• Reports
  • February 25, 2008
  • 4 minutes read

Rumors on Musharraf decision of denouncing Presidency Pakistan after elections

Rumors on Musharraf decision of denouncing Presidency Pakistan after elections

One close confidante told the Sunday Telegraph that Pervez Musharraf, the current Pakistani president, is considering stepping down as president of Pakistan rather than waiting to be forced out by his victorious opponents.

Officials said he had considered resigning immediately after the election results were known. The close confidante added that Musharaf believed he had run out of options after three of the main parties who triumphed in last week”s poll announced they would form a coalition government together.

According to the Sunday Telegraph, senior aides said that Musharraf wants to avoid a power struggle with the newly elected parliament, who would govern with 211 MPs, in which his opponents will be close to the two-thirds majority needed to impeach him and remove him from office.

Abdul-Ghaffar Aziz, foreign relations spokesman of the Islamic group in Pakistan, stated that President Pervez Musharraf still wants to keep his position as the President of Pakistan and the one who controls all other political parties despite the fact that all Pakistani people declared their complete rejection of Musharraf during the last elections.

It is noteworthy that Musharraf”s popular support drained away over the past year as he interfered with the independence of the courts, a decree which arouse anger all around Pakistan and made people continuously demand the complete independence of courts and the return of judges excluded at time of Musharraf’s decree.

Musharraf also imposed a state of emergency, restricted the media and postponed elections.

Abdul-Ghaffar Aziz added in his statement to Ikhwanweb that Musharraf is not alone in his attempts to keep the presidency seat. As the US administration, along with other European embassies, are even more active, continuously organizing meetings with political Pakistani parties and representatives to convince them that Musharraf should stay in power.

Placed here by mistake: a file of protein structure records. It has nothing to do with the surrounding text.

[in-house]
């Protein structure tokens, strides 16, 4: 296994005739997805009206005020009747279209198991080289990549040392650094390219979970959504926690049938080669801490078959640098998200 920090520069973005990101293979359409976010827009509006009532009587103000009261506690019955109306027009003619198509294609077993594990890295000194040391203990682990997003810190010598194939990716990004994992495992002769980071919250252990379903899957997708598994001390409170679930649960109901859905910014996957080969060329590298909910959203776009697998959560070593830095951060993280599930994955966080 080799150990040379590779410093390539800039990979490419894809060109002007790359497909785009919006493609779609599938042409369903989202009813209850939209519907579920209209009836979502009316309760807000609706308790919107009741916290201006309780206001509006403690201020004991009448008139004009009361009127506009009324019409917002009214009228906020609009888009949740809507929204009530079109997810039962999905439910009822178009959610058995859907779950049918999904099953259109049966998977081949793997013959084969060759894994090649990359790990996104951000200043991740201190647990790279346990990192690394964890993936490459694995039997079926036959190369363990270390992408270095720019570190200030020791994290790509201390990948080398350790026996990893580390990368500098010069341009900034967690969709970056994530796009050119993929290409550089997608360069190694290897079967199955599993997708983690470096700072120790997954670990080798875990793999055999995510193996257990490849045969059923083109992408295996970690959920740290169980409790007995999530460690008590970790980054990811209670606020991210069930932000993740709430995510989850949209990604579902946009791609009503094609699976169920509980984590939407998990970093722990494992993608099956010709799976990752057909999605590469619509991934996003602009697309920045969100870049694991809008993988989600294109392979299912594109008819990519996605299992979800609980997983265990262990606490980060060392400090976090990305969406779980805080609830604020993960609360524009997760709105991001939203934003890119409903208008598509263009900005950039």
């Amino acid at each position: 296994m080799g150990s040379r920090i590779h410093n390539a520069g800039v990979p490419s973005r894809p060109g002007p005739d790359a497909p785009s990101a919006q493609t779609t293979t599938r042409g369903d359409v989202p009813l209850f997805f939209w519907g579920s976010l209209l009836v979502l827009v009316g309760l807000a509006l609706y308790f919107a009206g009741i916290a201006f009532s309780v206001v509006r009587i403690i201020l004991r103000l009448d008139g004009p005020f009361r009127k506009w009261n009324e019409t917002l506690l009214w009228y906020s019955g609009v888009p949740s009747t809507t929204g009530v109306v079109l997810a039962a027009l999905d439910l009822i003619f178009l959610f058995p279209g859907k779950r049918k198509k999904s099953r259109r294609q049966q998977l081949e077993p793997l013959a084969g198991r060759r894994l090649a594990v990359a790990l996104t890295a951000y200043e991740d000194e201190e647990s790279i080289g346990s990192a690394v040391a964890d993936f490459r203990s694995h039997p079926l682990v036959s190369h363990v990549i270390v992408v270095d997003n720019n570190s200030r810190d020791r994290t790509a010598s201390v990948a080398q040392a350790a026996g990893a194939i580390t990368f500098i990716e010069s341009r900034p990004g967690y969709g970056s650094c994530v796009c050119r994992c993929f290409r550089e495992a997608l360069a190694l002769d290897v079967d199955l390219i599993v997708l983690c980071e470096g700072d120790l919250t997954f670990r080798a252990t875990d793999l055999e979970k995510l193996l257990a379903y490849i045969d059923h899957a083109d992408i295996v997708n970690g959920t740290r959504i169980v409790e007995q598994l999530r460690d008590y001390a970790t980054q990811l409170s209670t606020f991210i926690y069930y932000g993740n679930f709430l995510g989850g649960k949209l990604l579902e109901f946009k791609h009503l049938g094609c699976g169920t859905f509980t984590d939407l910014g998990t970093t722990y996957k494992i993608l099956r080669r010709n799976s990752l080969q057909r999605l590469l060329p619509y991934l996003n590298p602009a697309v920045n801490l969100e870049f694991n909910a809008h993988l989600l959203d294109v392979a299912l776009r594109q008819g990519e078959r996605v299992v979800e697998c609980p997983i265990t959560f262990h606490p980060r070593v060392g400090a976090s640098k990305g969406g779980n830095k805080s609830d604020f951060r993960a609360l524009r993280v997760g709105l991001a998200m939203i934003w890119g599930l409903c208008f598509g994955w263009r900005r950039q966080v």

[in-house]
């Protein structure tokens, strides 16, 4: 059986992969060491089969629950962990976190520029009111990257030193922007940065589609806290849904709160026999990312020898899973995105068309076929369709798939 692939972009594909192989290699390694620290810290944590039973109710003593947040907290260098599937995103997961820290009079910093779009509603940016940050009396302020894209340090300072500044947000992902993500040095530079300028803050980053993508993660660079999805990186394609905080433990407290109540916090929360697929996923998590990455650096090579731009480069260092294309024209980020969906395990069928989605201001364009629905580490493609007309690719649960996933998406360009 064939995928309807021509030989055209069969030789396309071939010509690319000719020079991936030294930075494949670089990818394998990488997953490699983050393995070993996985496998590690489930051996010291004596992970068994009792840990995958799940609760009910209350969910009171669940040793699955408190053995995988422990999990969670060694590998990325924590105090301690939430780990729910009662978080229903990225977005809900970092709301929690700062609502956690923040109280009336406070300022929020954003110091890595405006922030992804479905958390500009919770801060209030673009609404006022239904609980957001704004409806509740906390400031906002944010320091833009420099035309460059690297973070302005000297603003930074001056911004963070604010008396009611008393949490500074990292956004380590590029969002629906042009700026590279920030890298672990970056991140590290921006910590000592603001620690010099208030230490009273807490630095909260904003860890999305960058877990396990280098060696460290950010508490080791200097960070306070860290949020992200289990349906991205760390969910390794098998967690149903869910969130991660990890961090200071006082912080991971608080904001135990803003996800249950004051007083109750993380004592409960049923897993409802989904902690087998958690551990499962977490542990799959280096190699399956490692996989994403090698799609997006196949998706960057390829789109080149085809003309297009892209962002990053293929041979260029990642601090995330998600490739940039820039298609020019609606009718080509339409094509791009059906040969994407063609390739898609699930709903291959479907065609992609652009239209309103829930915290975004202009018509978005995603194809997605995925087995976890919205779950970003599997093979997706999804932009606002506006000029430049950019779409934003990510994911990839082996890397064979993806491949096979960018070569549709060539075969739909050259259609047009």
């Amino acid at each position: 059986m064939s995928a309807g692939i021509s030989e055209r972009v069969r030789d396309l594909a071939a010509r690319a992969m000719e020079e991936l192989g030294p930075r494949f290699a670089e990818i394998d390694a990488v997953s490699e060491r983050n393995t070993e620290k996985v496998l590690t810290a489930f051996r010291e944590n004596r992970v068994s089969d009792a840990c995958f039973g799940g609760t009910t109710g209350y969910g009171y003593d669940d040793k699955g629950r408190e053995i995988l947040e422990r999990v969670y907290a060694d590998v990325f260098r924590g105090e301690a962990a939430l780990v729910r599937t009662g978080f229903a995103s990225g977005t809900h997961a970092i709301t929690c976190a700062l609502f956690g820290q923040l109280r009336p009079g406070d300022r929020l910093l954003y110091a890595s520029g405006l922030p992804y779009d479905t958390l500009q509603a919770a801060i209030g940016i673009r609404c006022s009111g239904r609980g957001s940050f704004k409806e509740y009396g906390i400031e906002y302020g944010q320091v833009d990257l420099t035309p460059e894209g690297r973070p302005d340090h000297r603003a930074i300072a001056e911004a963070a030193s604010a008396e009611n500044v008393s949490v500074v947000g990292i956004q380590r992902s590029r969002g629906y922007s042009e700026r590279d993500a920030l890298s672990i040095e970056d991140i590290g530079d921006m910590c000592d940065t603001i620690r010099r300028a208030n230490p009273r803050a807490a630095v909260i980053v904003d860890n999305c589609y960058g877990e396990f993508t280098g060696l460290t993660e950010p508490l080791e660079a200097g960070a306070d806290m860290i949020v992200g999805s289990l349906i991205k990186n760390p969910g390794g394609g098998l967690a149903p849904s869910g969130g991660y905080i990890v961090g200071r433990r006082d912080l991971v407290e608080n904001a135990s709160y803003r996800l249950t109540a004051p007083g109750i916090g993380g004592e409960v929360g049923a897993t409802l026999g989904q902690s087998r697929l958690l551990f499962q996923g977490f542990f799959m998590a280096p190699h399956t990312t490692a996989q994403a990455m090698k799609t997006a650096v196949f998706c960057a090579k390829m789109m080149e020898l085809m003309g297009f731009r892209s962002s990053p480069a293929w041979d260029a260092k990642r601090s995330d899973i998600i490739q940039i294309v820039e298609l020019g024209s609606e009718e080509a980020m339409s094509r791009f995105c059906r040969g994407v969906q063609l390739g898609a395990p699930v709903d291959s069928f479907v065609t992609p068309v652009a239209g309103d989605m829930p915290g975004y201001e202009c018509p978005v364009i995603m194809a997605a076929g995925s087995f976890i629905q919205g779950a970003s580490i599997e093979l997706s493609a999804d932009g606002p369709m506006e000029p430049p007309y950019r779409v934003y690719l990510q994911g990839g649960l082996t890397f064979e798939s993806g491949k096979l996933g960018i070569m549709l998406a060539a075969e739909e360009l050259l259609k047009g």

He said that there are some attemps to exclude certain political parties, as Nawaz Sherif’s party, out of the central government. Adding that the decision to exclude some parties and include others in the coming government is according to the amount of support they give to Musharraf.

The Pakistani People’s Party(PPP), one of the coalition of anti-Musharraf parties, stated recently in a published article that any deal with Musharraf would have dented the party”s public support and it was better to try to govern with the help of the other main parties.

Jamil Soomro, a PPP spokesman, said “He has betrayed everyone since the very outset and we have no guarantee that he would not betray us once he stabilised his position.”*

Khwaja Asif, senior leader of the Pakistan Muslim League, said to The Telegraph newspapers talking about President Musharraf, “I think his game is over but if he was able to survive for any reason, he would be like a dead fish, sitting and rotting the presidency.”

Abdul-Ghaffar Aziz of the Islamic group confirmed that President Musharraf can not survive in his position for a long time after the clear declare of the Pakistani people in the last elections who rejected him as a President.